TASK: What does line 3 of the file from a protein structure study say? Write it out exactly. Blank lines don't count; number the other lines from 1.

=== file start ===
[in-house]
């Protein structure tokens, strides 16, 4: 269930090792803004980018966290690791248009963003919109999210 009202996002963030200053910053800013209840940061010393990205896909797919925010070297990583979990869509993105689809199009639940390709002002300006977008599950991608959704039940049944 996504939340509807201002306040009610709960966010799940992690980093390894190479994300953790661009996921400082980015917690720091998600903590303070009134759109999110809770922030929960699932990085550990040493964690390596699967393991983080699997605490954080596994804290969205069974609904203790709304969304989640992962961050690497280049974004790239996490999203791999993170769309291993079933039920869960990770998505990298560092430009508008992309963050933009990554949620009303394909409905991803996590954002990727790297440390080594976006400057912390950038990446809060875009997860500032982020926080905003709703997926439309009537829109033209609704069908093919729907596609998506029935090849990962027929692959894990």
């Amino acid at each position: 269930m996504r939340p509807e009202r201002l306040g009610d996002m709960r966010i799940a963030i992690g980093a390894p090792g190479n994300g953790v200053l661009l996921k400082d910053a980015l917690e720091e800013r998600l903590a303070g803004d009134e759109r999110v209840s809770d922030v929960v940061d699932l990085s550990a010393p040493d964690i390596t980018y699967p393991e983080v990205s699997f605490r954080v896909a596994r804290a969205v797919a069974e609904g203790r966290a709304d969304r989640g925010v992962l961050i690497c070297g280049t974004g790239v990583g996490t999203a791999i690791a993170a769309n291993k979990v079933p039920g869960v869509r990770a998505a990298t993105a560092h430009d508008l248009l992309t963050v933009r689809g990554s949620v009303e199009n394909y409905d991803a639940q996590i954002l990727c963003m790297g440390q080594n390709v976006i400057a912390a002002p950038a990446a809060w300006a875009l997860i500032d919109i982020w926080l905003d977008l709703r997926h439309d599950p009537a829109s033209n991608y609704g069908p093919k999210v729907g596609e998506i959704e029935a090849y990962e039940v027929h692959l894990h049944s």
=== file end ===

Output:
């Amino acid at each position: 269930m996504r939340p509807e009202r201002l306040g009610d996002m709960r966010i799940a963030i992690g980093a390894p090792g190479n994300g953790v200053l661009l996921k400082d910053a980015l917690e720091e800013r998600l903590a303070g803004d009134e759109r999110v209840s809770d922030v929960v940061d699932l990085s550990a010393p040493d964690i390596t980018y699967p393991e983080v990205s699997f605490r954080v896909a596994r804290a969205v797919a069974e609904g203790r966290a709304d969304r989640g925010v992962l961050i690497c070297g280049t974004g790239v990583g996490t999203a791999i690791a993170a769309n291993k979990v079933p039920g869960v869509r990770a998505a990298t993105a560092h430009d508008l248009l992309t963050v933009r689809g990554s949620v009303e199009n394909y409905d991803a639940q996590i954002l990727c963003m790297g440390q080594n390709v976006i400057a912390a002002p950038a990446a809060w300006a875009l997860i500032d919109i982020w926080l905003d977008l709703r997926h439309d599950p009537a829109s033209n991608y609704g069908p093919k999210v729907g596609e998506i959704e029935a090849y990962e039940v027929h692959l894990h049944s």